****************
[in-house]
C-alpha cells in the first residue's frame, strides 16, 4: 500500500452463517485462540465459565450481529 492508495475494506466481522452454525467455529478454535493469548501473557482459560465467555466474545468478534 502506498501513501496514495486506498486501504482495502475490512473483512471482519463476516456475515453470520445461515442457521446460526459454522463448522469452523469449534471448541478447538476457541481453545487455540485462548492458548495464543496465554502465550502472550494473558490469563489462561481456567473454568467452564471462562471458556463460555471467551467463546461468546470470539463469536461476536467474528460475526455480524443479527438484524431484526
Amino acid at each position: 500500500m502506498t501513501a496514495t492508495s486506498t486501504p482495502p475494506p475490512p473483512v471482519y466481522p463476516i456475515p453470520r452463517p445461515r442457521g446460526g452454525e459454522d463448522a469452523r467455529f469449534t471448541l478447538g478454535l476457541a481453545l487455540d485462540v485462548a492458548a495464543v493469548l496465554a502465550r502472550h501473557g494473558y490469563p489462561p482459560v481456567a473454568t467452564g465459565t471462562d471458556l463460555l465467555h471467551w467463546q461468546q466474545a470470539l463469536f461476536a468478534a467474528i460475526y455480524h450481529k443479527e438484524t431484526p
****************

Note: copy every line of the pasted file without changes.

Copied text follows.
[in-house]
C-alpha cells in the first residue's frame, strides 16, 4: 500500500452463517485462540465459565450481529 492508495475494506466481522452454525467455529478454535493469548501473557482459560465467555466474545468478534 502506498501513501496514495486506498486501504482495502475490512473483512471482519463476516456475515453470520445461515442457521446460526459454522463448522469452523469449534471448541478447538476457541481453545487455540485462548492458548495464543496465554502465550502472550494473558490469563489462561481456567473454568467452564471462562471458556463460555471467551467463546461468546470470539463469536461476536467474528460475526455480524443479527438484524431484526
Amino acid at each position: 500500500m502506498t501513501a496514495t492508495s486506498t486501504p482495502p475494506p475490512p473483512v471482519y466481522p463476516i456475515p453470520r452463517p445461515r442457521g446460526g452454525e459454522d463448522a469452523r467455529f469449534t471448541l478447538g478454535l476457541a481453545l487455540d485462540v485462548a492458548a495464543v493469548l496465554a502465550r502472550h501473557g494473558y490469563p489462561p482459560v481456567a473454568t467452564g465459565t471462562d471458556l463460555l465467555h471467551w467463546q461468546q466474545a470470539l463469536f461476536a468478534a467474528i460475526y455480524h450481529k443479527e438484524t431484526p